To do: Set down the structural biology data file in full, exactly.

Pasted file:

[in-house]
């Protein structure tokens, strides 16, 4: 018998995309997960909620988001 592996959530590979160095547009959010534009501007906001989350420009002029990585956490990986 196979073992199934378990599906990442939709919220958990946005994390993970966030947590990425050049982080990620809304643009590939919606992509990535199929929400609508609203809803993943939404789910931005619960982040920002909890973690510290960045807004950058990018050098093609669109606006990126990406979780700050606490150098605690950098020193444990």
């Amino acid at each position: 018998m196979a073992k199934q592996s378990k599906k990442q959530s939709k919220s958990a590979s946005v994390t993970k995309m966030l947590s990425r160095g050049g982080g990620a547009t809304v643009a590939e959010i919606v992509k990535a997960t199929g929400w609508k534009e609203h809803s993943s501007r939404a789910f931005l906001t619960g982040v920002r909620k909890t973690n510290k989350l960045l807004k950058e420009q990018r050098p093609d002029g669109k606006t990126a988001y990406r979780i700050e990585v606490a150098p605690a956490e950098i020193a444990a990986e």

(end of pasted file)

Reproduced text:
[in-house]
């Protein structure tokens, strides 16, 4: 018998995309997960909620988001 592996959530590979160095547009959010534009501007906001989350420009002029990585956490990986 196979073992199934378990599906990442939709919220958990946005994390993970966030947590990425050049982080990620809304643009590939919606992509990535199929929400609508609203809803993943939404789910931005619960982040920002909890973690510290960045807004950058990018050098093609669109606006990126990406979780700050606490150098605690950098020193444990």
């Amino acid at each position: 018998m196979a073992k199934q592996s378990k599906k990442q959530s939709k919220s958990a590979s946005v994390t993970k995309m966030l947590s990425r160095g050049g982080g990620a547009t809304v643009a590939e959010i919606v992509k990535a997960t199929g929400w609508k534009e609203h809803s993943s501007r939404a789910f931005l906001t619960g982040v920002r909620k909890t973690n510290k989350l960045l807004k950058e420009q990018r050098p093609d002029g669109k606006t990126a988001y990406r979780i700050e990585v606490a150098p605690a956490e950098i020193a444990a990986e």